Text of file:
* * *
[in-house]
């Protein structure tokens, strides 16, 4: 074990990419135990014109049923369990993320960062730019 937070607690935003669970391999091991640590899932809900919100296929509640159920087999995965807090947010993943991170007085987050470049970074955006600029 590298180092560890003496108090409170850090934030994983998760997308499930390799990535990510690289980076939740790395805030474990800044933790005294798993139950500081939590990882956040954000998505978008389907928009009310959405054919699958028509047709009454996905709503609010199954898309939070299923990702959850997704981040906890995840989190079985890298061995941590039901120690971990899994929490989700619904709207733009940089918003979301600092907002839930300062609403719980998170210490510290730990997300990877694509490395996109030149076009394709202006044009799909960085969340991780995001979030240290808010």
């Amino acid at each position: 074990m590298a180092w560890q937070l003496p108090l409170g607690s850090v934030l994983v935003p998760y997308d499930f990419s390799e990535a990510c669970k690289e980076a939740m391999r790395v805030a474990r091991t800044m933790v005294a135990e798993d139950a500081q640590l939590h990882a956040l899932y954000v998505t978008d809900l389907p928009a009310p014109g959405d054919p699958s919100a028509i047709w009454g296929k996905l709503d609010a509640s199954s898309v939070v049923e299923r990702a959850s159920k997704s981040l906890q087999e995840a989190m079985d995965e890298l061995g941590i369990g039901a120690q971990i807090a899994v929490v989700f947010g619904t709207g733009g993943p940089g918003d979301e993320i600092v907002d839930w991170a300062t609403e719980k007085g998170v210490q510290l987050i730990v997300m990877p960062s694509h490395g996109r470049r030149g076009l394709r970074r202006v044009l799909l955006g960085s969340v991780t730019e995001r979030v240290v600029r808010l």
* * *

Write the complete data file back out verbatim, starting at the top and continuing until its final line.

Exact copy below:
[in-house]
């Protein structure tokens, strides 16, 4: 074990990419135990014109049923369990993320960062730019 937070607690935003669970391999091991640590899932809900919100296929509640159920087999995965807090947010993943991170007085987050470049970074955006600029 590298180092560890003496108090409170850090934030994983998760997308499930390799990535990510690289980076939740790395805030474990800044933790005294798993139950500081939590990882956040954000998505978008389907928009009310959405054919699958028509047709009454996905709503609010199954898309939070299923990702959850997704981040906890995840989190079985890298061995941590039901120690971990899994929490989700619904709207733009940089918003979301600092907002839930300062609403719980998170210490510290730990997300990877694509490395996109030149076009394709202006044009799909960085969340991780995001979030240290808010």
């Amino acid at each position: 074990m590298a180092w560890q937070l003496p108090l409170g607690s850090v934030l994983v935003p998760y997308d499930f990419s390799e990535a990510c669970k690289e980076a939740m391999r790395v805030a474990r091991t800044m933790v005294a135990e798993d139950a500081q640590l939590h990882a956040l899932y954000v998505t978008d809900l389907p928009a009310p014109g959405d054919p699958s919100a028509i047709w009454g296929k996905l709503d609010a509640s199954s898309v939070v049923e299923r990702a959850s159920k997704s981040l906890q087999e995840a989190m079985d995965e890298l061995g941590i369990g039901a120690q971990i807090a899994v929490v989700f947010g619904t709207g733009g993943p940089g918003d979301e993320i600092v907002d839930w991170a300062t609403e719980k007085g998170v210490q510290l987050i730990v997300m990877p960062s694509h490395g996109r470049r030149g076009l394709r970074r202006v044009l799909l955006g960085s969340v991780t730019e995001r979030v240290v600029r808010l």